I ran across an article today, entitled “Let’s Stop Singing These Ten Worship Songs”. I’m not going to link to the article because I don’t want to give it any more attention than I already have. The article was bad enough—picking apart the artistry of worship songs and why they should be considered repulsive to the church. I get it—theology is important. It’s especially important when it comes to corporate worship. But the majority of the writer’s issues with these songs were merely preference-based.

If the article was bad, the comments were worse. You have both sides vehemently opposing one another. People were calling each other whitewashed tombs and hypocrites. It got pretty nasty.

Why is it that art seems to be one of the main sources of strife within the Body of Christ? Theological differences—often nit-picky and love-lacking—are bad enough. But art? Art is a reflection of the creative power flowing through the very heart of our Creator. It’s a chance to take part in revealing God’s nature to the world. A chance to inject beauty back into a fallen and hurting world.

Art is a chance to take part in revealing God’s nature to the world.

But it so often launches us into fights with one another. We have worship wars. We have people leaving churches over art. We debate about styles and fashions. How could something so beautiful cause so much division and damage?

I’ll tell you this much. The people spreading vitriol in the comments below these articles certainly aren’t the ones creating the art. These commenters are critics. They sit at the dinner table and criticize each course—contributing nothing on their own. They don’t even bother to help clean up once they’ve tossed the meal others prepared onto the ground.

Critics don’t add to the conversation. They merely consume, and then spew their hate.

“Everyone seems to have a clear idea of how other people should lead their lives, but none about his or her own.” – The Alchemist

Unfortunately, there isn’t too much we can do about the critics in this world. No matter what, there will always be critics. As long as there’s beauty in the world, there will be those who wish to tear it down.

We don’t have the opportunity to eradicate critics. But we do have the ability to eradicate criticism within our own hearts. We can choose to lift up and exalt others when critics seek to tear them down.

I’ll tell you this: You can either be a critic, consumer, or contributor. You can’t be all three.

You can either be a critic, consumer, or contributor. You can’t be all three.

We know the critic. He tears down. He’s frankly a jerk.

We know the consumer. He enjoys and, at times, defends art. The consumer is an artist’s friend.

But the contributor…the contributor is where hope is found. The contributor makes art and praises others who make art. He celebrates beauty with his work and his words. He adds to the conversation and encourages other voices to join in.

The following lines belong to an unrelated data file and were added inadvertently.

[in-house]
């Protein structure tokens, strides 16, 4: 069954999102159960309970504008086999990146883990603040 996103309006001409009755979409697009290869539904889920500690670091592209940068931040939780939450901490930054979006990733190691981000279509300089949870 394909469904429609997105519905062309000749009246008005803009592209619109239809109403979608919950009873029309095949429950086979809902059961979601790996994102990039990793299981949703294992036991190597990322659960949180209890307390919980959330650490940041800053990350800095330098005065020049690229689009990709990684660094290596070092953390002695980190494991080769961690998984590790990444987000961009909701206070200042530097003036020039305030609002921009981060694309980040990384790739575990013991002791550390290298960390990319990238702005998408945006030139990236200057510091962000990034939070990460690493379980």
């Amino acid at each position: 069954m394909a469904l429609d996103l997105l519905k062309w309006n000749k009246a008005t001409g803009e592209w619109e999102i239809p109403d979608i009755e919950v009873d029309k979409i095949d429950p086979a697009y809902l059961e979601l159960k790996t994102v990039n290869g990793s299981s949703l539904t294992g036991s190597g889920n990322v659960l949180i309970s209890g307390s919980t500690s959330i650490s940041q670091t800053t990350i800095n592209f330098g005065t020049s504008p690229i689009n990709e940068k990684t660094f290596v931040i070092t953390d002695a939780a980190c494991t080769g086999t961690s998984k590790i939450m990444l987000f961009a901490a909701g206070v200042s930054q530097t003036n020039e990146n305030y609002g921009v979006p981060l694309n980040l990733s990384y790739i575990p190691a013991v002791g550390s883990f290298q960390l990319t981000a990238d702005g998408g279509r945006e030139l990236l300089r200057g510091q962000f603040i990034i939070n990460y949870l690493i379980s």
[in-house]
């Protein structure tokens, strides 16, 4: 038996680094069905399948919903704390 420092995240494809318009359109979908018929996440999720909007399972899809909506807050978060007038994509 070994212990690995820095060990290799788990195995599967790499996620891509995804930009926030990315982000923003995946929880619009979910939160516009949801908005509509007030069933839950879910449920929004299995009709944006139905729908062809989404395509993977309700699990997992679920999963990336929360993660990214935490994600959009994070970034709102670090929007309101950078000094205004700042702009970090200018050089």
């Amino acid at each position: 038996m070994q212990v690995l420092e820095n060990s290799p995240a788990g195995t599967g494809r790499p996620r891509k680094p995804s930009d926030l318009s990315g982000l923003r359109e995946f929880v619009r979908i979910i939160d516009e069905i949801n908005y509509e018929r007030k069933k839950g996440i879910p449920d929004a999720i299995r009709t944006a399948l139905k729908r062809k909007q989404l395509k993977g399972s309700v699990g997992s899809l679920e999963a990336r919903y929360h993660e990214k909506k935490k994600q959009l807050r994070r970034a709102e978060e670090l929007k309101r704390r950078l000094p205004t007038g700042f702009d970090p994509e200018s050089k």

The solution to the problem of art dividing the church is for more to contribute. We contribute to the beauty, and we ignore the voice of the critic.

The solution to the problem of art dividing the church is for more to contribute.

It’s so tempting to answer every criticism. It’s so tempting to defend our art or the art of others. But that just adds more to the echo chamber of division within the church. The critics won’t be swayed. And by listening and responding to their criticism, we make their voice matter. Our response to their criticism fuels the criticism even more.

Our response to their criticism fuels the criticism even more.

So what do we do when someone criticizes the new worship song we wrote? We remain silent, and we write another one.

What do we do when someone dislikes the video we shot and edited? We remain silent, and shoot another one.

What do we do when people criticize our use of stage designs in our service? We remain silent, and design another one.

It’s true; there are things to learn from critics. Criticism isn’t entirely bad. But we don’t need to defend everything we do. We can listen, apologize verbally for their offense, but then unapologetically keep creating.

“The more clearly we can focus our attention on the wonders and realities of the universe about us, the less taste we shall have for destruction.” Rachel Carson

We don’t fight. We don’t hate. We create in response to the insatiable desire to create that God has placed inside each of us.

We create in response to the insatiable desire to create that God has placed inside each of us.

Art might always be a divisive force within the Church. It’s so linked to our soul—emotions, thoughts, and desires—that it’s doomed to be a bit messy until Christ comes back and purifies us all thoroughly. But it doesn’t have to be a divisive force inside ourselves. Create in spirit. Create in truth. But be sure to create.